Immediately Jesus made His disciples get into the boat and go before Him to the other side, while He sent the multitudes away. And when He had sent the multitudes away, He went up on the mountain by Himself to pray. Now when evening came, He was alone there. But the boat was now in the middle of the sea, tossed by the waves, for the wind was contrary
Now in the fourth watch of the night Jesus went to them, walking on the sea. And when the disciples saw Him walking on the sea, they were troubled, saying, “It is a ghost!” And they cried out for fear.
But immediately Jesus spoke to them, saying, “Be of good cheer! It is I; do not be afraid.”
And Peter answered Him and said, “Lord, if it is You, command me to come to You on the water.”
So He said, “Come.” And when Peter had come down out of the boat, he walked on the water to go to Jesus. But when he saw that the wind was boisterous, he was afraid; and beginning to sink he cried out, saying, “Lord, save me!”
And immediately Jesus stretched out His hand and caught him, and said to him, “O you of little faith, why did you doubt?” And when they got into the boat, the wind ceased.
Then those who were in the boat came and worshiped Him, saying, “Truly You are the Son of God.” Matthew 14:22-33
It is worth noting that when Jesus came to the boat it was the fourth watch…probably between 3am and 6am in the morning. The twelve had been struggling in the teeth of the wind for anywhere from nine to twelve hours. It is very possible that, although thankful for the relief He brought, those in the boat may have thought that Jesus took a long time to ‘show up.’ We usually do, don’t we?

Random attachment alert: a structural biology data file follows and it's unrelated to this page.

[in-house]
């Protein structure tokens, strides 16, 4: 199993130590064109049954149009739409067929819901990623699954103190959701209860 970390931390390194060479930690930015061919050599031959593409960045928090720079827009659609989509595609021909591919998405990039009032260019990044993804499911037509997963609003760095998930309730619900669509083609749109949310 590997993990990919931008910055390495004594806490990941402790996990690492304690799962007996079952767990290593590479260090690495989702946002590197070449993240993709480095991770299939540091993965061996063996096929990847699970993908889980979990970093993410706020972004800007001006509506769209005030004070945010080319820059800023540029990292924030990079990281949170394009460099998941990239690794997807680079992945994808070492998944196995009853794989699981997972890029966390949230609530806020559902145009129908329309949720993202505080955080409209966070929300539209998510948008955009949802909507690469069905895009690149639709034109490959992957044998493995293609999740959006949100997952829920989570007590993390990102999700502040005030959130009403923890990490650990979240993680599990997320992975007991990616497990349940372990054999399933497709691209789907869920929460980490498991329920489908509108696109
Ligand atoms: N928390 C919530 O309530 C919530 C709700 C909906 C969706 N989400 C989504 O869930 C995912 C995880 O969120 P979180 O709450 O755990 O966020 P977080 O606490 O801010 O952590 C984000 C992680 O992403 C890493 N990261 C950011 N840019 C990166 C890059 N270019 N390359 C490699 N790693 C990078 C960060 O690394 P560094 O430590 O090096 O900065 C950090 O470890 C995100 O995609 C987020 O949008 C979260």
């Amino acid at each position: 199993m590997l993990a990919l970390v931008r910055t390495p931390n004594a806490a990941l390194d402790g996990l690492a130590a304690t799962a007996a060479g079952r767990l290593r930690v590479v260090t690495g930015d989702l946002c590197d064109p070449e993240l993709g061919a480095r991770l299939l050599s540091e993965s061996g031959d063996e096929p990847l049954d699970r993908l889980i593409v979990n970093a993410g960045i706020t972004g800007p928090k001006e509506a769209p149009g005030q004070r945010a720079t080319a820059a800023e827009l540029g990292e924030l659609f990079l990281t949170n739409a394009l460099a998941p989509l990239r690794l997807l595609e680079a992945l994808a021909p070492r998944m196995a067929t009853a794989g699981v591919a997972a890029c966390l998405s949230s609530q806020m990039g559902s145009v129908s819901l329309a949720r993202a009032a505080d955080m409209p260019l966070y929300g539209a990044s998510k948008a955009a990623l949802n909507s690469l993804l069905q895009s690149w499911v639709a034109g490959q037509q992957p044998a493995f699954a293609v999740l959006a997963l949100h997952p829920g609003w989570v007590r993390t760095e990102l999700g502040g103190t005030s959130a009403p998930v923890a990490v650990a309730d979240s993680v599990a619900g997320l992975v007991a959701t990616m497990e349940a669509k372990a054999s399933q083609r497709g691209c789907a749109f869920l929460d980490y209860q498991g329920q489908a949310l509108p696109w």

If we read this passage, or think about our own lives and experiences, We would do well to cross over to the Gospel of John, in the chapter about the death and raising of Lazarus:
Then Jesus said to them plainly, “Lazarus is dead. And I am glad for your sakes that I was not there, that you may believe. Nevertheless let us go to him.”
It is a reasonable assumption that for the twelve in the boat, as for the twelve going to Bethany to see Lazarus raised, the reason for the delay is that they might believe. Us, too.
When Peter is foundering from on the water…to in the water…headed toward under the water…Jesus does not delay, but immediately takes hold of Peter’s hand and raises him up. There are obviously times when Jesus lets us wait, and times when He grabs us by the hand right now.
That does, of course, raise a question. Were the twelve in the boat ever actually less in Jesus’ hand than Peter was? Were they ever less caught up in the Triune God’s completely holy, wise and powerful preserving and governing of creatures and actions?
When you are in the midst of the storm…are you?